In this answer (https://ethereum.stackexchange.com/a/6010/1529) it seems to say that the status field will always be '1' unless the transaction failed, in which case it will be '0'.

In the summary section of this answer (https://ethereum.stackexchange.com/a/28078/1529), it seems to imply that the status field is only set to zero when 'revert' was called.

What is the exact meaning of the status field?

Does receipt.status of '0' indicate errors of all kinds or only reverts?

Does receipt.status of '1' always indicate a successful transaction?

Here's an example of a transaction with a 'Fail' status (i.e. '0') and an 'out of gas' reported error: https://etherscan.io/tx/0xeec4ccd13fe05907f9d732a8ad245bcb7f918217157b89baaa23895c12eb329a. What happened here?

Related question: Does the new receipt status field report all errors all the way down the call chain?

  • I will award the bounty to the most thorough (and most correct) answer. Commented Oct 28, 2017 at 21:27

1 Answer 1


This was described by EIP 658 which was implemented in the Byzantium fork. The text of the EIP is here, though strangely it doesn't seem to have been formally finalised before the fork.

In any case, the relevant text is this:

For blocks where block.number >= METROPOLIS_FORK_BLKNUM, the intermediate state root is replaced by a status code, 0 indicating failure (due to any operation that can cause the transaction or top-level call to revert) and 1 indicating success.

In terms of your question, then, 1 always equals success. I'm pretty certain that "revert" here doesn't mean "resulting from the revert opcode", but means, essentially, any conditition that causes the state to be reverted - including all the conditions that were formerly called "throws".

Now, note that EIP 658 is also called EIP 98, and is also described here

EIP98 is authored by Vitalik:

Option 3 (update 2017.07.28: we are going with this one): For blocks where block.number >= METROPOLIS_FORK_BLKNUM, the intermediate state root parameter in the receipt should be set to a \x01 byte if the outermost code execution succeeded, or a zero byte if the outermost code execution failed.

This confirms that failed transactions (whatever the failure mode) result in 0, only successful should result in 1. It applies only to the "outermost code execution".

Finally, for the ultimate authority, see the Yellow Paper update by Yoichi (not yet merged).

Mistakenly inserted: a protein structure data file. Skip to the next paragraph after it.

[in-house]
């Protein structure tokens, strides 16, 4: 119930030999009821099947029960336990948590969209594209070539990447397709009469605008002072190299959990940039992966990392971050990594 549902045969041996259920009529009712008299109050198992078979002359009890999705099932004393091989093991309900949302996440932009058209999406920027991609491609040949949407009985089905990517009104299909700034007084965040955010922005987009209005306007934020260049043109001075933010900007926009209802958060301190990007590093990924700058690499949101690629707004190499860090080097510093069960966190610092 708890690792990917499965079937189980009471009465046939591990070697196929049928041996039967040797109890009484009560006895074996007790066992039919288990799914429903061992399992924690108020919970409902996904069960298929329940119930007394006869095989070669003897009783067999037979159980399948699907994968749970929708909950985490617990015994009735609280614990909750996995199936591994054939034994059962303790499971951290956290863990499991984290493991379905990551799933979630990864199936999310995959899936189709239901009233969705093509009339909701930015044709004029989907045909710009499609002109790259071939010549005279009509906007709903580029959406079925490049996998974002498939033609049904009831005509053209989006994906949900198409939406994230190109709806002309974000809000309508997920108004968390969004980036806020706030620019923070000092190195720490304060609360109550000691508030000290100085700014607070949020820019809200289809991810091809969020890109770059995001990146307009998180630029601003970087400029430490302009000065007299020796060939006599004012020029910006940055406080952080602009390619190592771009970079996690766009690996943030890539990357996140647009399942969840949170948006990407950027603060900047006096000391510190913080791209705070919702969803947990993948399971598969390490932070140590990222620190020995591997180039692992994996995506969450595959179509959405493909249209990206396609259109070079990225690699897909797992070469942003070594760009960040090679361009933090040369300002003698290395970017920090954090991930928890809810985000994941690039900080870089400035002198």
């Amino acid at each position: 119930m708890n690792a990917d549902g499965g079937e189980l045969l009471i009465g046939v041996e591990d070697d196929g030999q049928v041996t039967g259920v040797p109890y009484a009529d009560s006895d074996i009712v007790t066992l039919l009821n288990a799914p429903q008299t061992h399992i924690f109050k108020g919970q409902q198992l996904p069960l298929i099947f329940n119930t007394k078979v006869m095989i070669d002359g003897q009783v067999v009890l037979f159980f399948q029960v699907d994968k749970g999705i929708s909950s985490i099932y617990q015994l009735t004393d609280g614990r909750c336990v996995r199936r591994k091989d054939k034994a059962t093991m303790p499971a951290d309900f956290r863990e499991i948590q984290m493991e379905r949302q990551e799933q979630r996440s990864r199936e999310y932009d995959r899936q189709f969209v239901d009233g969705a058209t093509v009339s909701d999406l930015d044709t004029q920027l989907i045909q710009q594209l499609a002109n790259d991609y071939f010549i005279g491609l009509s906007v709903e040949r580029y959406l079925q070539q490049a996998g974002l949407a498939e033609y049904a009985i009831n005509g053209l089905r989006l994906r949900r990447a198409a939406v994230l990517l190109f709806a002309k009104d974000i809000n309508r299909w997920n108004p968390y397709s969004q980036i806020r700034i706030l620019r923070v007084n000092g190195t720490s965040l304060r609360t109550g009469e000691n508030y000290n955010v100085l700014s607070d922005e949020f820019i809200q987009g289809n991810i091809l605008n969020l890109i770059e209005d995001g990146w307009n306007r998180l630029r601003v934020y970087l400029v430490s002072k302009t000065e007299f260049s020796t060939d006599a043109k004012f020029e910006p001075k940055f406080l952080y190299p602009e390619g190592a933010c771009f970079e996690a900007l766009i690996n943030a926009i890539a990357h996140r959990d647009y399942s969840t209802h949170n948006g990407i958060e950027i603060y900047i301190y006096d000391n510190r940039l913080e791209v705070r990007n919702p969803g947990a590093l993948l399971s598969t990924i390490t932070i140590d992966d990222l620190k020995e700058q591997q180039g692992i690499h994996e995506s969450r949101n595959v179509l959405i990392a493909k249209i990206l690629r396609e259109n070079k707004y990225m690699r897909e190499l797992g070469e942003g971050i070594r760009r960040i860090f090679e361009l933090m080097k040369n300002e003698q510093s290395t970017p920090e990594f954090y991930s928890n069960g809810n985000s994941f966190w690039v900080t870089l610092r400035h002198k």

It defines a status code, s'.

It's a bit difficult to read in that form, but I think the relevant definition of the status code is this:

Line 775:

The account's associated code (identified as the fragment whose Keccak hash is $\boldsymbol{\sigma}[c]_c$) is executed according to the execution model (see section \ref{ch:model}). Just as with contract creation, if the execution halts in an exceptional fashion (i.e. due to an exhausted gas supply, stack underflow, invalid jump destination or invalid instruction), then no gas is refunded to the caller and the state is reverted to the point immediately prior to balance transfer (i.e. $\boldsymbol{\sigma}$).

Line 782 I think says, if the state is thus reverted, then s' is zero:

+s' & \equiv & \begin{cases}
+0 & \text{if} \quad \boldsymbol{\sigma}^{**} = \varnothing \\
+1 & \text{otherwise}

Other references to s' are in there, and may shed more light.

  • I feel confident that this answers the question. The first part (EIP658) is, I think, the source of the problem. That should be made more clear, I think. The second part, option 3, of EIP 98, is way more clear, and the text from the Yellow paper is very clear that it includes all failure modes. I'll leave this bounty out for a while to see if anyone contradicts and then award the bounty in a couple of days. Thanks for the answer. Commented Oct 29, 2017 at 2:24
  • @ThomasJayRush Thanks. I do feel that the EIP process could be improved somewhat. It's not good that there are unmerged documents with ambiguous numbering; that the main EIP page links to docs that are not normative, that there doesn't seem to be a canonical up-to-date PDF version of the YP around. It is all a bit sloppy, really. Commented Oct 29, 2017 at 7:12
  • It's pretty messy. Do you participate in the process? I would, but I don't really know how. Commented Oct 29, 2017 at 11:51
  • @ThomasJayRush The pre-release EIP process is easy enough to contribute to - it's all run on the Ethereum GitHub and anyone can comment. But the "formalisation" process seems quite casual. EIPs are discussed on the fortnightly All Core Devs call, and agreement emerges; documenting that agreement formally looks to be a weak point. Yoichi is doing a great job on the YP, but no-one is merging his PRs to keep it updated. Commented Oct 29, 2017 at 12:04

Your Answer

By clicking “Post Your Answer”, you agree to our terms of service and acknowledge you have read our privacy policy.

Not the answer you're looking for? Browse other questions tagged or ask your own question.